Scalability is another concern for centralized architecture. We have not had a concrete amount of maximum Spawn nodes that the Black Widow can handle. Theoretically, this should be very high because Black Widow only do minor processing, most of its effort are on sending out HTTP requests. It is possible that network is the main limit factor for this architecture. Because of this, we let the Black Widow polling the nodes rather than the nodes polling Black Widow (other people do this, like Hadoop). With this approach, Black Widow may work at its own pace, not under pressure of Spawn nodes.

One of the first question we got is whether it is a Map Reduce problem and the answer is No. Each subscriber in our Distributed Crawling System processes its own comments and does not reporting result back to Black Widow. That why we do not use any Map Reduce product like Hadoop. Our monitor is business logic aware rather than purely infrastructure monitoring, that why we choose to build ourselves over using monitoring tools like Zoo Keeper or AKKA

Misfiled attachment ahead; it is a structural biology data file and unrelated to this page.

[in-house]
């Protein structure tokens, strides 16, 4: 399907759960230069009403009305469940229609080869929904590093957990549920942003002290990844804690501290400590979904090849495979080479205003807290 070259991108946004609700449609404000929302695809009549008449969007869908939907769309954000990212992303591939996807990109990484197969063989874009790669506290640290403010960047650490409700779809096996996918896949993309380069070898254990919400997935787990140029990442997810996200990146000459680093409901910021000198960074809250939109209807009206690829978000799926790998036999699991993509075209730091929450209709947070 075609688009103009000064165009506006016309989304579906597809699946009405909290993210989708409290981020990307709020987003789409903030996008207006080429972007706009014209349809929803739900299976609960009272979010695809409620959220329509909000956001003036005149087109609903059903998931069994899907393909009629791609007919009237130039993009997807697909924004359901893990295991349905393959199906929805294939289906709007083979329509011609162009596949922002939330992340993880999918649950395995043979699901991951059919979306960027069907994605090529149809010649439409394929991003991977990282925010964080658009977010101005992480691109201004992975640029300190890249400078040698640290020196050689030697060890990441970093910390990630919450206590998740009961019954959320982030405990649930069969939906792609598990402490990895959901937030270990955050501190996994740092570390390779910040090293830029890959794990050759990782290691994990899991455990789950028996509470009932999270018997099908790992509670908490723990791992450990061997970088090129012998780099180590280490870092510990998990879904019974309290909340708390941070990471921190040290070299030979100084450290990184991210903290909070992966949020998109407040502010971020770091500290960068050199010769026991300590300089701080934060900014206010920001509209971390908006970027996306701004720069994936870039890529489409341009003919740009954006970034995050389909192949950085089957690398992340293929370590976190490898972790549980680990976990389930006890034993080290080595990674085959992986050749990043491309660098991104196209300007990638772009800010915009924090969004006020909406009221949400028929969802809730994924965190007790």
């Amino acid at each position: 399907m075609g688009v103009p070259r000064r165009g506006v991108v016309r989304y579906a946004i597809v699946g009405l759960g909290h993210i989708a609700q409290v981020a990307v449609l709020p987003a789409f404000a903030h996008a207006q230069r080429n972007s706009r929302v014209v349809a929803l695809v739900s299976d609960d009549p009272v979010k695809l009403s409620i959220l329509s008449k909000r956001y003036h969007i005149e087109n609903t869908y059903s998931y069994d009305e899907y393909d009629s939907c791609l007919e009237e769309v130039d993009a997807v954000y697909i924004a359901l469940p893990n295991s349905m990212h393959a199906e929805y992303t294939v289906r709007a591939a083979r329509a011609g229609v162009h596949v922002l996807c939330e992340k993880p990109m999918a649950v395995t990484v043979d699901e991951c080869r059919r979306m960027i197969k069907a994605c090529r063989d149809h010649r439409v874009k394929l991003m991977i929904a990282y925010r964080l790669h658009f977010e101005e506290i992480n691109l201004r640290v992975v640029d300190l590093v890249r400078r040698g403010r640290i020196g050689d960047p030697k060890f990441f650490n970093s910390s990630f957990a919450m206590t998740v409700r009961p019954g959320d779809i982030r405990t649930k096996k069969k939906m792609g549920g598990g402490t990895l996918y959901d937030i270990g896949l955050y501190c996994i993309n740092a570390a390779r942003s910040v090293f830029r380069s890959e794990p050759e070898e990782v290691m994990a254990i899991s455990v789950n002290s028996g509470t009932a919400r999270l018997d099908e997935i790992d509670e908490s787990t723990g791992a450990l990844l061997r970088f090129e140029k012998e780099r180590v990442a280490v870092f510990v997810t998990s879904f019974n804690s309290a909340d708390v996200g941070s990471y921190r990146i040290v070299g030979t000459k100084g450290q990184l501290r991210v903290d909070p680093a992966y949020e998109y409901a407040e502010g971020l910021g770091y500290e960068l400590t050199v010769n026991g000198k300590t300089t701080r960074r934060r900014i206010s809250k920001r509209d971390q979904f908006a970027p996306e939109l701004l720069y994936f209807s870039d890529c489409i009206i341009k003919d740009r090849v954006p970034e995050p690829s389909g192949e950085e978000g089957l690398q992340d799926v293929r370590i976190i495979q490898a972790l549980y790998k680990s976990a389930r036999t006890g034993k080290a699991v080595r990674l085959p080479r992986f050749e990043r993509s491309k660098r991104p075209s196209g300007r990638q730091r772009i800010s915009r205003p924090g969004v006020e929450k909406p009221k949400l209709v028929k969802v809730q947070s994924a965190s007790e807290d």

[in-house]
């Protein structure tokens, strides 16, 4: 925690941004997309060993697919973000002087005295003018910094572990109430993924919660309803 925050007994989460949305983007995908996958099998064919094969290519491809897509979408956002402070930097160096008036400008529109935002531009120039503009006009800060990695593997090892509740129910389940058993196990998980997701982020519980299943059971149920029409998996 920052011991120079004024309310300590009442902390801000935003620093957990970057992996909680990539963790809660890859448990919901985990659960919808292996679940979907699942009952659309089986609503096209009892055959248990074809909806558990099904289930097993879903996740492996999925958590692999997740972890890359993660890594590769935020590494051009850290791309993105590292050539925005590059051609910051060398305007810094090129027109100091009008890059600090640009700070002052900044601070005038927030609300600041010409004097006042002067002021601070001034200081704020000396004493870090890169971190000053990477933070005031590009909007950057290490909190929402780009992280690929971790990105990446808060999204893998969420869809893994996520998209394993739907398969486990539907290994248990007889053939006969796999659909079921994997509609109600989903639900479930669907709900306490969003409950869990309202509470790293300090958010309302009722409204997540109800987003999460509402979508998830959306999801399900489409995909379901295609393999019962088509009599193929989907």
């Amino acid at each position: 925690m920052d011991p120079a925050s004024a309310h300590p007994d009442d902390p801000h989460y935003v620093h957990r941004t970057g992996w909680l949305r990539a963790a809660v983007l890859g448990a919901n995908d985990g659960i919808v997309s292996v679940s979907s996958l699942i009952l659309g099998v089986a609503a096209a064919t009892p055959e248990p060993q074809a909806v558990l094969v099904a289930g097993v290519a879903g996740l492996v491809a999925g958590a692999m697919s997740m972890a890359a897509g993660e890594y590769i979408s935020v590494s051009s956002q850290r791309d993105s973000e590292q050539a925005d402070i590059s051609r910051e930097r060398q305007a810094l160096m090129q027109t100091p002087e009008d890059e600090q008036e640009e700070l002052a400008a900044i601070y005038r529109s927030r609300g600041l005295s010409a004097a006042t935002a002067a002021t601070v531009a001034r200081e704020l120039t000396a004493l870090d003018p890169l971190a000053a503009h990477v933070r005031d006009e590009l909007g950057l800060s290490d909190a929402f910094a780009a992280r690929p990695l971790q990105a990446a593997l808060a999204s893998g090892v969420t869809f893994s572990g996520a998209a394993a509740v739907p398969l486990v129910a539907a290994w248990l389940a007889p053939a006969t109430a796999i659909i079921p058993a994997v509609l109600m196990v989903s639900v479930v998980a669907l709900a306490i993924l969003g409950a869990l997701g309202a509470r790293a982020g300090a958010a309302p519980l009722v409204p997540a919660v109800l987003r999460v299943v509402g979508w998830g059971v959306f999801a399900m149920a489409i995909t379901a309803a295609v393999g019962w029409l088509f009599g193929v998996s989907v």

For future improvement, it is better to walk away from Centralized Architecture by having multiple hubs collaborating with each other. This should not be too difficult provided that the only time Black Widow accessing database is loading subscriber. Therefore, we can slice the data and let each Black Widow load a portion of it. 

Another point that make me feel pretty unsatisfied is the checking of global counter for user limit. As the check happened on every comment crawled, this greatly increases internal network traffic and limit the scalability of system. The better strategy should be divide of quota based on processing speed. Black Widow can regulate and redistribute quota for each subscriber (on different nodes).

Wednesday, 20 August 2014

The Emergence of DevOps and the Fall of the Old Order